I plan to use time capsule as a file server into a production environment with 3-4 mac clients.

Can you give me some information about possible drawback with this choice? What are Time Capsule performance?

  • 1
    The biggest drawback would be the inability to make backups from your file server. – Gerry May 21 '12 at 20:34

The drive is a nice, fast server grade drive but the controller is underpowered to be a NAS for professional video work.

That being said, even with two people reading / writing lots of small files, the Time Capsule works surprisingly well. At times when 3 or more people are hitting the drive at the same time for small IO, you will certainly see a slow down. Much more so than on a real NAS or server that has RAM to cache the filesystem and not be limited to the physical disk access.

So if the usage is low or you are on a tight budget, have at it!

Do be sure to have one of your clients be responsible for backing up all data stored on that volume since most backup solutions do not read from a Time Capsule directly. Using the built in clone tool is not at all optimal for production use, but is fine to make a snapshot over night or over a weekend when you have occasional cause to snapshot the data.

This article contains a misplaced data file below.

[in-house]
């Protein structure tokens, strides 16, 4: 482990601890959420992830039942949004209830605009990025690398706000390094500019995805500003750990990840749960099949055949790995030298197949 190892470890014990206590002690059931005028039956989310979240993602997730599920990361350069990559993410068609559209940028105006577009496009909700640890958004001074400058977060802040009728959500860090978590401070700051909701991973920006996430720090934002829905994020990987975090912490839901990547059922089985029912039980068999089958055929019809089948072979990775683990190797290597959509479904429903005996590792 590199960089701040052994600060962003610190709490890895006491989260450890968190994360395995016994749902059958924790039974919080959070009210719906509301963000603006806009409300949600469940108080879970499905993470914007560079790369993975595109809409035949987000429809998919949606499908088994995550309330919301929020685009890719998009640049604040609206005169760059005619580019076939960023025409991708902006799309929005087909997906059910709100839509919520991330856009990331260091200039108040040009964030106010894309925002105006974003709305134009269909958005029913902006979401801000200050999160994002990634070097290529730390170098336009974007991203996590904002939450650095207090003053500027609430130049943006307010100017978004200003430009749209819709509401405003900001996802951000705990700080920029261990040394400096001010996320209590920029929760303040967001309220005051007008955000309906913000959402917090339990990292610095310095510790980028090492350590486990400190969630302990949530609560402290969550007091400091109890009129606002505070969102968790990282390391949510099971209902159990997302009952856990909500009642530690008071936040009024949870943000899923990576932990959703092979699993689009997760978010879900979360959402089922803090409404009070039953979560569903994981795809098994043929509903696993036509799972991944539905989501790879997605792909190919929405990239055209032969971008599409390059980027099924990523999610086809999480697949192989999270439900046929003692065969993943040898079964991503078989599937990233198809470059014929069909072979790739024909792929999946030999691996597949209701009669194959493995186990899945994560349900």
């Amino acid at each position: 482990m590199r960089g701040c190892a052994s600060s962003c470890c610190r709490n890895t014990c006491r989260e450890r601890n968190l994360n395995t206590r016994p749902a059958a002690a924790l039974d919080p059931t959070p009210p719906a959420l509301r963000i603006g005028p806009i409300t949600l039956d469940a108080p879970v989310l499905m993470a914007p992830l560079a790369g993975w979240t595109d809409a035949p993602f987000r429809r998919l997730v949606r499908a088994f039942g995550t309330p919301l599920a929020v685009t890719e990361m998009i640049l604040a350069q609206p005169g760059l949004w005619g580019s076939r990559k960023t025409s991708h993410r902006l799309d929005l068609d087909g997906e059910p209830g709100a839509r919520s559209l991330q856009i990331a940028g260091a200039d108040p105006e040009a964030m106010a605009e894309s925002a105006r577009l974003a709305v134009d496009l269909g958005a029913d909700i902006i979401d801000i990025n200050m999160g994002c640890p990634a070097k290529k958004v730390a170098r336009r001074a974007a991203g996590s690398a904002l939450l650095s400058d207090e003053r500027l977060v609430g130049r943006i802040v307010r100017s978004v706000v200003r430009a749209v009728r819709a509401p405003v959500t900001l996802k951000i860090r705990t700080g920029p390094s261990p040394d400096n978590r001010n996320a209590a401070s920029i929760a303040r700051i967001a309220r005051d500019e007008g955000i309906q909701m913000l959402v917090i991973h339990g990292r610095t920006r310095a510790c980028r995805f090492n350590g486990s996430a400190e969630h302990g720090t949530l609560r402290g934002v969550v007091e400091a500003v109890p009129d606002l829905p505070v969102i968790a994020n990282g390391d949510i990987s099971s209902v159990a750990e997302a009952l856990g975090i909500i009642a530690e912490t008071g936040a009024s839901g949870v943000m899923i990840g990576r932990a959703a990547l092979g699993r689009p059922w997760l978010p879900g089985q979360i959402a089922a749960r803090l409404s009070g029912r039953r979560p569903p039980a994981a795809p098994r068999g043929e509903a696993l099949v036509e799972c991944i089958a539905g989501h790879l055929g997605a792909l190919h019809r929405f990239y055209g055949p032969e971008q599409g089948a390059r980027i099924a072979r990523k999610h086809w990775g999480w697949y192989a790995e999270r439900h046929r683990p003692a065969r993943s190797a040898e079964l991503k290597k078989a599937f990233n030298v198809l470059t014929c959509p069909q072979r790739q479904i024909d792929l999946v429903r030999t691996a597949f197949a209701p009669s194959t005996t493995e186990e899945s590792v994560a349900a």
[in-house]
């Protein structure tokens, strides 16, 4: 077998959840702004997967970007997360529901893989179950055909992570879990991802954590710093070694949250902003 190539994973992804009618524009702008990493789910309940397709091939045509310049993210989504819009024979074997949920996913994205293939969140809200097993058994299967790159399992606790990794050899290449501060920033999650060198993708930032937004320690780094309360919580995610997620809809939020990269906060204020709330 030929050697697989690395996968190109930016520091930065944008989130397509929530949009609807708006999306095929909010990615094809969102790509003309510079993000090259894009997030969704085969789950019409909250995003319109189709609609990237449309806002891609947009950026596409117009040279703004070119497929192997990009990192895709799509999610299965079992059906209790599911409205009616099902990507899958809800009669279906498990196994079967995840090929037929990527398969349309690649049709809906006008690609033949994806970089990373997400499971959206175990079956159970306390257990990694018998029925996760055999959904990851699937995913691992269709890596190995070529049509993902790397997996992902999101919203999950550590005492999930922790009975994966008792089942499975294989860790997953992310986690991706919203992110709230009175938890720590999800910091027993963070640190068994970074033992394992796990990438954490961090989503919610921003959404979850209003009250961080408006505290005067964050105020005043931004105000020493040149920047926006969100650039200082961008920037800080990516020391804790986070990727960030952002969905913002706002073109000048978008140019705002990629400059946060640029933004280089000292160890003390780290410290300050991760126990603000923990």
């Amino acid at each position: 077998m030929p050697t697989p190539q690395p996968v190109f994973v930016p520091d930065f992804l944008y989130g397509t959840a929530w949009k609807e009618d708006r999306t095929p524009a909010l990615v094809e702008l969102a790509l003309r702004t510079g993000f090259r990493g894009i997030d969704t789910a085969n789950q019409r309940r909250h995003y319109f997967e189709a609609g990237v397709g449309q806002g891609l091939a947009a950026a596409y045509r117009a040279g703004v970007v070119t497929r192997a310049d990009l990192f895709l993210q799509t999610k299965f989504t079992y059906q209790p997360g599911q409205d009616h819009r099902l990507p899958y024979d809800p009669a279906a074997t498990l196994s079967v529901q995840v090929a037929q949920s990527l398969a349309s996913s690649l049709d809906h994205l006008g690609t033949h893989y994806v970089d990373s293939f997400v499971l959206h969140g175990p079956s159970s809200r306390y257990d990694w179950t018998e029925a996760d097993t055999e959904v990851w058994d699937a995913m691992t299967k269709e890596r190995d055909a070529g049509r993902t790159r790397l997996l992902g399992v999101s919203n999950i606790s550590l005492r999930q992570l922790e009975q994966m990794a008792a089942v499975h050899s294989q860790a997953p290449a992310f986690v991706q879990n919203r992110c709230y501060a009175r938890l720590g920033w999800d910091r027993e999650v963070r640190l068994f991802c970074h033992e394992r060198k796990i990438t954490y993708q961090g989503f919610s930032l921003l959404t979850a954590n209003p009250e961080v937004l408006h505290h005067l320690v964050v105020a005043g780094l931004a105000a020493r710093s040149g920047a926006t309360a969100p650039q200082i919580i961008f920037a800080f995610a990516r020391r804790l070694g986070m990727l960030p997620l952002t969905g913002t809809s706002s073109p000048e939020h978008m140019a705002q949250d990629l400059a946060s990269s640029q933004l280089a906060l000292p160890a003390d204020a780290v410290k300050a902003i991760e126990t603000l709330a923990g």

As bmike stated, backup of the Time Capsule is an issue. My advice is that you'd be better off using a NAS with RAID 1 or 5 and swappable drives so that you're not going to lose data.

For the cost of a Time Capsule, you could build a relatively good FreeNAS box, or buy an off the shelf NAS which both support AFP and will work happily with both OSX and Windows systems.

You'll get much more control over access rights with a dedicated NAS solution, and with RAID you get more redundancy in case of drive failures. Backup of NAS drives to other NAS' or external drives is also normally an out of the box option too.

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